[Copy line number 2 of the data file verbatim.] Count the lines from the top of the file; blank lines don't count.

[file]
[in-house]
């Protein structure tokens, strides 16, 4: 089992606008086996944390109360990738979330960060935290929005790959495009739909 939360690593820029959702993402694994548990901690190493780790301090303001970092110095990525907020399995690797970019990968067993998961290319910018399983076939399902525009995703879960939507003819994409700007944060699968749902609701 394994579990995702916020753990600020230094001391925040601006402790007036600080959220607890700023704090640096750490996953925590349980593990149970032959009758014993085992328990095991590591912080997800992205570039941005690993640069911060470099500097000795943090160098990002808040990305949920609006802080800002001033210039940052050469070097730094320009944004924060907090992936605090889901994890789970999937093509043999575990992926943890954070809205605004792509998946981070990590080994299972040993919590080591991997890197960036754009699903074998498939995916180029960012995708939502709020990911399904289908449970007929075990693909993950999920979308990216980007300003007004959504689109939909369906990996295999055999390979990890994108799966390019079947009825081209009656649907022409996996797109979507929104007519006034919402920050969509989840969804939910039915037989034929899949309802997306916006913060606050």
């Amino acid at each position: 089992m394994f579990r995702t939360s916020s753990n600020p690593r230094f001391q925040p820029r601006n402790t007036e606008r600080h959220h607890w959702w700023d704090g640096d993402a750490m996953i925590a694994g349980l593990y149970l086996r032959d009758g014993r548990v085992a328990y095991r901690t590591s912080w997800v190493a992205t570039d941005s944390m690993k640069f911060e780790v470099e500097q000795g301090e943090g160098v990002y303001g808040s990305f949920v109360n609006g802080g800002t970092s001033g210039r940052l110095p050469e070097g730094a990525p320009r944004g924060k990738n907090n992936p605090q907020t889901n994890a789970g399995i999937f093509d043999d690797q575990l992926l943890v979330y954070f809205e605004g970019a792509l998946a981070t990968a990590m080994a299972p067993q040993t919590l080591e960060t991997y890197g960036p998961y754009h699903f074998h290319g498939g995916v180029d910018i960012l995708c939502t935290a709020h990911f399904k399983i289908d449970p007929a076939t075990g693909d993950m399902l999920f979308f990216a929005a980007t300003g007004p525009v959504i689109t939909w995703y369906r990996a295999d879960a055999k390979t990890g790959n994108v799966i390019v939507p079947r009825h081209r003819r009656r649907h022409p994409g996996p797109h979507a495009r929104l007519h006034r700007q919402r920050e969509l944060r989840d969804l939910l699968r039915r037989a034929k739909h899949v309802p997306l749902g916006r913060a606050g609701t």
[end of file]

């Protein structure tokens, strides 16, 4: 089992606008086996944390109360990738979330960060935290929005790959495009739909 939360690593820029959702993402694994548990901690190493780790301090303001970092110095990525907020399995690797970019990968067993998961290319910018399983076939399902525009995703879960939507003819994409700007944060699968749902609701 394994579990995702916020753990600020230094001391925040601006402790007036600080959220607890700023704090640096750490996953925590349980593990149970032959009758014993085992328990095991590591912080997800992205570039941005690993640069911060470099500097000795943090160098990002808040990305949920609006802080800002001033210039940052050469070097730094320009944004924060907090992936605090889901994890789970999937093509043999575990992926943890954070809205605004792509998946981070990590080994299972040993919590080591991997890197960036754009699903074998498939995916180029960012995708939502709020990911399904289908449970007929075990693909993950999920979308990216980007300003007004959504689109939909369906990996295999055999390979990890994108799966390019079947009825081209009656649907022409996996797109979507929104007519006034919402920050969509989840969804939910039915037989034929899949309802997306916006913060606050």